Chelsea: I'm generally in favor of like experimentation and seeing what happens, but also if it's not working, it's not working. . But yeah, I think that like, like. The comp of, like the skateboard and wheel situation also applies to design systems. And I think it's one of the reasons why like often people are like, I think we have this pattern. I think it'll work for a lot of use cases. So I wanna put it in the design system. And my first instinct is be like, let's wait. Like let's, why don't you guys use it for a while and maybe another product might copy. and yeah, that's some duplication of work and they'll use it. And then we have so much more information, in those two cases about how we should design the API design, the component, which pieces we should bring in just in like two cases that when we bring into the design system. I guess the comp would be, I think we at least wanna get to bike stage of something, of a component before we bring it into the design. Like all the skateboards and scooters and shit, they should be like in the product, but like we should at least be a bike by time we get the design system.

Colin: Oh my God, I love that so much.

CJ: It, it also like kind of rounds out your philosophy here, your last one of critique early and often and with everyone it's like, yeah, critique and make sure this is gonna work before it actually ends up in, in the system. But also just like generally probably seems like a good way to learn and improve. But yeah, I would love to hear maybe like tactically how you go about seeing if something is working or not working in the design system. I think it was, yeah, it was like nice to hear about your experience at the agency and how sometimes you'd work on a client project and then it's kind of like throwing it over the wall and being like, I don't know how well that did. So yeah. What has your experience been recently and maybe what can we learn about how to yeah. Critique and improve our.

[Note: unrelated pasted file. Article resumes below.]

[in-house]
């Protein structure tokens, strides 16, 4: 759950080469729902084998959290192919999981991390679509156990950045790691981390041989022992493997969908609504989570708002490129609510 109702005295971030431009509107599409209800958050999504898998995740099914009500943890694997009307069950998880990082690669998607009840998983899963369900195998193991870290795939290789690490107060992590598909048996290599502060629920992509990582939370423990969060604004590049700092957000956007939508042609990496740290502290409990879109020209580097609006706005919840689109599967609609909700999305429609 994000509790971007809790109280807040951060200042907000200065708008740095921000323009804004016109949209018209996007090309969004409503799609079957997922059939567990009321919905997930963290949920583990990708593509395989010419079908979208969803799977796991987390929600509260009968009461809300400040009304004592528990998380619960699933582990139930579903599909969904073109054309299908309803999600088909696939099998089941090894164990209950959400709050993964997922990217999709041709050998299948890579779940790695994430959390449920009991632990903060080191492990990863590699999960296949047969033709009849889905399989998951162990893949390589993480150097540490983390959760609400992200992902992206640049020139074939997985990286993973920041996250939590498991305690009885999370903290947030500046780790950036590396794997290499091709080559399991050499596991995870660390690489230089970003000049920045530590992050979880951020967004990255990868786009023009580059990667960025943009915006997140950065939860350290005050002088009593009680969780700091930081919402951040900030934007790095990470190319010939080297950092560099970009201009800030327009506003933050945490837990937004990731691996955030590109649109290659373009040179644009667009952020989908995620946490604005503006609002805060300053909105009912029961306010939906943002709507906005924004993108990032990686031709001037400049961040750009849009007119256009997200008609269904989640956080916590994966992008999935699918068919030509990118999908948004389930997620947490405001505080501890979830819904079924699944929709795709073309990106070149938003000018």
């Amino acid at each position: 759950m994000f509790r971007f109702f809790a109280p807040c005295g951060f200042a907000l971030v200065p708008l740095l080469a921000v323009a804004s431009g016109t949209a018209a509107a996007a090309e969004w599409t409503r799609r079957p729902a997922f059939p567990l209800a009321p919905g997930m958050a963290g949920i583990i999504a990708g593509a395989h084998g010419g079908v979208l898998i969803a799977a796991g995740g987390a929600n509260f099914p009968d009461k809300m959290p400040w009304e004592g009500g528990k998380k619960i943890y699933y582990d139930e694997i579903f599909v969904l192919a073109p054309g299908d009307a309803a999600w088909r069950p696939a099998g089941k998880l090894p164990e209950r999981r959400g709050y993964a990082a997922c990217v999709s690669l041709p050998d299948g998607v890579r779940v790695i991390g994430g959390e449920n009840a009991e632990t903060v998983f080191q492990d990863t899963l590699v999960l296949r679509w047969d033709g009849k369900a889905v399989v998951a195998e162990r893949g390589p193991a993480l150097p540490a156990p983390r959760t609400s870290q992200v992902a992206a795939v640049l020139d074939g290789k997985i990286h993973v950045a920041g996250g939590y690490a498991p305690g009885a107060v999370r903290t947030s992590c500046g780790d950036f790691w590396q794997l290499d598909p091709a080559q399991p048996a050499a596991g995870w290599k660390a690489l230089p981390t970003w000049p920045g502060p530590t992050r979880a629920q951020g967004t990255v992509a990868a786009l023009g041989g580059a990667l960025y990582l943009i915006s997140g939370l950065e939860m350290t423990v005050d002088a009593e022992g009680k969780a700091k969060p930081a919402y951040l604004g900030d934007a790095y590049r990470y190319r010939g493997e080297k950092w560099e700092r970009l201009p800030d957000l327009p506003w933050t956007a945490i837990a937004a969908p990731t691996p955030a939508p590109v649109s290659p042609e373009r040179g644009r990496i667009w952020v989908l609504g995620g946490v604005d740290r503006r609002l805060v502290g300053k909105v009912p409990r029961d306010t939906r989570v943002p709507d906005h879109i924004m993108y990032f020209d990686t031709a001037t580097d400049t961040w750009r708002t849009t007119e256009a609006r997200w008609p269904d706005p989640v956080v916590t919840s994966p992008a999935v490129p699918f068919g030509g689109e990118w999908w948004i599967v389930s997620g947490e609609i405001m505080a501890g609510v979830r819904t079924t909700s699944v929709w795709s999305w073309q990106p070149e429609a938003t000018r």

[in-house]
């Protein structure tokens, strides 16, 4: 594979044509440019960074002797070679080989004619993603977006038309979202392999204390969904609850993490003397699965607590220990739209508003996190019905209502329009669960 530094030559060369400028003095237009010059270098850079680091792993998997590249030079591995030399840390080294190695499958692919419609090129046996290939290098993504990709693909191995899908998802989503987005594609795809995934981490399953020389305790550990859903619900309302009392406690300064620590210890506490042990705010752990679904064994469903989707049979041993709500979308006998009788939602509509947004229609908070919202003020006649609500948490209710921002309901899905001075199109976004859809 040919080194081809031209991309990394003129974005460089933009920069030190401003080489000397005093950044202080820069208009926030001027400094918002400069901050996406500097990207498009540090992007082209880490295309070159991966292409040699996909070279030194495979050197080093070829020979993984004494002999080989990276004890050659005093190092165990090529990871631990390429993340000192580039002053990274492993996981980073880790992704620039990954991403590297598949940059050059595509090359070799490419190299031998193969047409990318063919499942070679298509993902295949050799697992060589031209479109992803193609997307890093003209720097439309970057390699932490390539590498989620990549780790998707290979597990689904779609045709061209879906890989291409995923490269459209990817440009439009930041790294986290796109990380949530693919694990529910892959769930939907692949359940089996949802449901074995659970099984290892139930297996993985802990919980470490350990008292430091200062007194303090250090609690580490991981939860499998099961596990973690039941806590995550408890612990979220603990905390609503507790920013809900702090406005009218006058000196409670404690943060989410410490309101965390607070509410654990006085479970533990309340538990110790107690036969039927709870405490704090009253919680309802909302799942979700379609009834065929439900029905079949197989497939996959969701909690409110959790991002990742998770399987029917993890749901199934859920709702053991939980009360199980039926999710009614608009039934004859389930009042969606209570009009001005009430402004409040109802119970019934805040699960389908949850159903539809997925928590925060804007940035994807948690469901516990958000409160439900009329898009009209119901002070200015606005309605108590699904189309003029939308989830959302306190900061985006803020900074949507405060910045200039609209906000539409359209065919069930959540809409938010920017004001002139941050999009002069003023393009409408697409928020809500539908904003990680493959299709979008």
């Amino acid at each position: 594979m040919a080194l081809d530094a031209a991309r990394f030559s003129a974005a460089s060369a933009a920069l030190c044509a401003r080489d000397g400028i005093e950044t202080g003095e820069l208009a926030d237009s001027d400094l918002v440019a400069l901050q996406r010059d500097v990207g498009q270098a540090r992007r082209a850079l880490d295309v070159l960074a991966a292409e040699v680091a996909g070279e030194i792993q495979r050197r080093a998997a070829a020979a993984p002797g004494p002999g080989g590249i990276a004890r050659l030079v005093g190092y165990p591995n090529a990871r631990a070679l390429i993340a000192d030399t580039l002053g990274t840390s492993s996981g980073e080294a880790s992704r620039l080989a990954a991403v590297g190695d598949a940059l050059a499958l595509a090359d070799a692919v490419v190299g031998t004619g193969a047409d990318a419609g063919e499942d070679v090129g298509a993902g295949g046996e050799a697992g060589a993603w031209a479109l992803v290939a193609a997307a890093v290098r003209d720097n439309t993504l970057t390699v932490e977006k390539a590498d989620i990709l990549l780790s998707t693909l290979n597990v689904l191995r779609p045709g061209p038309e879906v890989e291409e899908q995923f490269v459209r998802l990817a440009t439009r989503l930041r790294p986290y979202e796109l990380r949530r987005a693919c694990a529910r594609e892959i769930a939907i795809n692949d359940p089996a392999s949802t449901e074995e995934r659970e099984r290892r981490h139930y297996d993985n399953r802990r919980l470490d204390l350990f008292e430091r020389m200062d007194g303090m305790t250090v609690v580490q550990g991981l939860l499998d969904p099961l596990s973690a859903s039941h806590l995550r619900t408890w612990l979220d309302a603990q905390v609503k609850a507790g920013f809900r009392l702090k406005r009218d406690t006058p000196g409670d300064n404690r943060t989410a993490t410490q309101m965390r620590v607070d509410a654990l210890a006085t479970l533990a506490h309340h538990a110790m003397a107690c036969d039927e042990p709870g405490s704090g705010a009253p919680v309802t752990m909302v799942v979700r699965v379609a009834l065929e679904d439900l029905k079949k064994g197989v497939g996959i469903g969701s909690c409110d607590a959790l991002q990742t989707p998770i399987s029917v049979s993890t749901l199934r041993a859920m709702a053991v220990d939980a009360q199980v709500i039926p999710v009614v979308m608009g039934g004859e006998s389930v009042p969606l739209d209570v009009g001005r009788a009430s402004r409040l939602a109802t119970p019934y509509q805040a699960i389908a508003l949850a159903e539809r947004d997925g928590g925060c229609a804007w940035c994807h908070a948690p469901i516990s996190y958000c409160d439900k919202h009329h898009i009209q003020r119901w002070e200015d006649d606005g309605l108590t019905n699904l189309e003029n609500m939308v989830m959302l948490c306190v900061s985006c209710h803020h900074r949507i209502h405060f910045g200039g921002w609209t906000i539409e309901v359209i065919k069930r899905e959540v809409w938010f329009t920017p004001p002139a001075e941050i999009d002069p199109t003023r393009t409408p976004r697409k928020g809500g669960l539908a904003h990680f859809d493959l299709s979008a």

Chelsea: Yeah. I, well, like from a design, design design standpoint I. I think I've gone back on this one a little bit in that like, it really depends on who you are and your personality. I think I've I'm like pretty outgoing and so I'm pretty comfortable like talking to anybody about feedback and like critiquing with like, With engineers, with designers at any stage in the process and being able to like say like, actually that's not relevant. Like just like sort through all the crap like on the fly. I think I'm someone who like thinks through speaking a lot, so that's like helpful in critique situations. I have now worked with a lot of like more different styles of people and I think there are people who just. Need that time away. And so if you, if you're critiquing like all the time, if you like, and I have these phases too personally, where like, , I need to think in private. And I think there's people I've worked with who are like brilliant that like they work best when they have that time to think in private and process. And so I think I've shifted a little bit and like, why doesn't everybody share all the time? Like even if it's messy, even if it's nothing even, and I'm like, oh, that just like doesn't work for everybody. but it works for me. But to get at your question, which is like, how do you figure out if something's working or. If you have a Slack channel, you figure out pretty quickly, cuz everybody complains like immediately. So, like I said, that like if you're working on a design system internally, that feedback like, like if it's adopted, I think there's different stages where like some people are like working on adoption, so they have to do a lot more advocacy. Most of my experience has been starting. On a design system that is like, already in place, at least to a certain extent, and then like, like working on the things that it, that are already in use. And so when you're at that stage you get the feedback like pretty constantly and immediately , it's like, what's wrong? And so I feel like the, the challenge. For me has mostly been how to prioritize because you get like such a big volume and everything feels important because everything is scaled up. And so it's been like a struggle for me actually. Personally having like a, like a medium, ADD spectrum kind of brain is like, that's important and that's important and that's important and that's important. And then like having a hard time, like really getting to focus on any one thing. And so I think a lot of, at that stage for a lot of design systems, it challenges prioritization. It's like you have so many things that you could be doing because nothing is ever perfect because it doesn't work for everybody. And so I think you really have to figure out like what what individual change will have the most the most impact. For your first line users, so your, your internal users, engineers, and designers. Like, like if I were to work on one component, how would that change the lives and efficiency of designers and engineers? And then you also have to think about the second order impact. So how is that gonna affect users and I think often those things are in line where like if you make something easy to implement and it is the right pattern, more people will use the easy thing. So if it's also the right thing, then that gets to users. So often they're in line, but it doesn't always feel like it. And sometimes you really have to like bend your brain to figure out, you know, where the effects are because the, the effect is also like slow. So the feedback is fast. But the seeing it like, like if you introduce a new pattern that you think is good, you have to wait quite a while for like, engineers to use it for then to make its way to users for then you to collect feedback on how users are reacting to it. Like it doesn't, it doesn't, it happens pretty slowly. So like a side effect of that is actually that, like, I think the, like quarterly like reviews and evaluations and goal setting and OKRs have been tough for me personally in design systems because often the. Metrics change in usage or the the, like, the feedback from users doesn't happen in the same quarter that you do the work.